3 October 2014

Stackridge at The Borderline (October 2014)

Stackridge are something of an oddity in my concert going in that they are one of the very few bands that I go to see whenever I can but I have very little of their recorded material and so there is much that they play live that I either do not know at all or only vaguely from previous concerts.

The reason that I keep going to see them despite not being that familiar with their music is because they put on such great performances.

This time they were back at the Borderline where I last saw them almost exactly a year previously.

The layout at the Borderline is a little quirky with the auditorium curing round to the left and up some steps to the main bar. The stage thrusts out a little and I usually find myself right at the front to the left of the centre, just where the stage starts to bend. This is not necessarily always the best place to stand and I go there out of habit as much as anything.

This time it meant that I was right in front of main-man James Warren. The rest of the line-up was as the previous year, which is a little unusual for a band whose line-up has changed as much as theirs has. The line-up was James Warren, Clare Lindley and Andy Cresswell-Davis across the front, and Glenn Tommey and Eddie John at the back.

I said last year that they were comfortable together and another year of playing together had made them more so. This was an assured performance with each person playing their parts and confident that the others would too.

Their sound was firmly folk-prog for most of the time and that is a sound that I like.

While the music was fine I found the lighting frustrating, as it often is at the Borderline. There was too much back-lighting  for most of the time, hence the white line through James' head above, and then most of the pictures came out purple as if washed with my socks.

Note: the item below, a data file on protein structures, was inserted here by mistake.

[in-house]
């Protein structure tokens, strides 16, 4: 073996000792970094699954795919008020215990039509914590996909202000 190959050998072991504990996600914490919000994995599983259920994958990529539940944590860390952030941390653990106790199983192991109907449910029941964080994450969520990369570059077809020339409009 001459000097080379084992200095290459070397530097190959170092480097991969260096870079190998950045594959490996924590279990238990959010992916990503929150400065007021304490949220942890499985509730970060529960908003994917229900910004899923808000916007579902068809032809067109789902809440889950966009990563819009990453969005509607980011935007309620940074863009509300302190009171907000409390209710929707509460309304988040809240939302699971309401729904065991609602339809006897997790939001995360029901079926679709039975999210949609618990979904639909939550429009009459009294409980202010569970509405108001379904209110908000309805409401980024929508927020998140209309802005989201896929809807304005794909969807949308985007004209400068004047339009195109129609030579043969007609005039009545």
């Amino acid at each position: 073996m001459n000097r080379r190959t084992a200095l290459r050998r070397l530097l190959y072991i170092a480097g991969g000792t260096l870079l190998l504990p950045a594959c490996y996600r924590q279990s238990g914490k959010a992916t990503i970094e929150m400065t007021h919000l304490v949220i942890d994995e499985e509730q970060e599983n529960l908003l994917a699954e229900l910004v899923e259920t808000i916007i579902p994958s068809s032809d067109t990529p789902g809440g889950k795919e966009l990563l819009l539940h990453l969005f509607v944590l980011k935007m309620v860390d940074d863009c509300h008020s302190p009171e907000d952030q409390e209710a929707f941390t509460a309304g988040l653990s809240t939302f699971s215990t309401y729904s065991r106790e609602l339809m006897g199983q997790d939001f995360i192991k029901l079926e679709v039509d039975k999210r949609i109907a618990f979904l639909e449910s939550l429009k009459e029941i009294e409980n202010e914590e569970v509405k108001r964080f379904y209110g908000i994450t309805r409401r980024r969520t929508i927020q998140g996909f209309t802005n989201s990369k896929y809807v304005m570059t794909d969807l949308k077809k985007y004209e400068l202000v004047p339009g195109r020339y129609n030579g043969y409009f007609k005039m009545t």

I had no complaints about the sound though. The music was excellent and the sound system did it justice.

Reinforcing the folk-prog feel there was the welcome return of two of my favourites from their early years, God Speed The Plough (73) and Purple Spaceships Over Yatton (72). With such great songs in the set I did not even mind the massed ukulele number!

James seemed to be surprised to be playing songs that were over forty years old and claimed to be seven when he wrote them. That fooled nobody as we all there listening to those songs forty years ago too.

Stackridge mixed the set up nicely with everything from long instrumentals to short quirky pieces and quite a few changes in instruments too, and not just the ukuleles. It all made for a well balanced and entertaining set that went down so well that Stackridge were forced to do two encores, despite the impending curfew which enables the Borderline to change into its night-time form.

As long as Stackridge continue to entertain as well as this, I'll be there to see them.


  1. Glad you enjoyed the gig so much. It was indeed another memorable event. As a measure of how well the band were received at The Borderline (as they always are), it was the only occasion on the entire Autumn tour that they performed three songs in the encore segment, with Slark being given its sole Autumnal rendition.

    Watch out for news of an Autumn 2015 Stackridge tour - details of this will be confirmed on www.stackridge.net.

  2. Buy their bloomin' albums then ya cheapskate, and learn what you've been missing all these years! (Just kidding - about the cheapskate bit, definitely NOT about the fact you really should buy their recoded output, and that of Andy & James' related band The Korgis.) Thanks for giving them such a great, independent review. From one who has been a fan since 1973.


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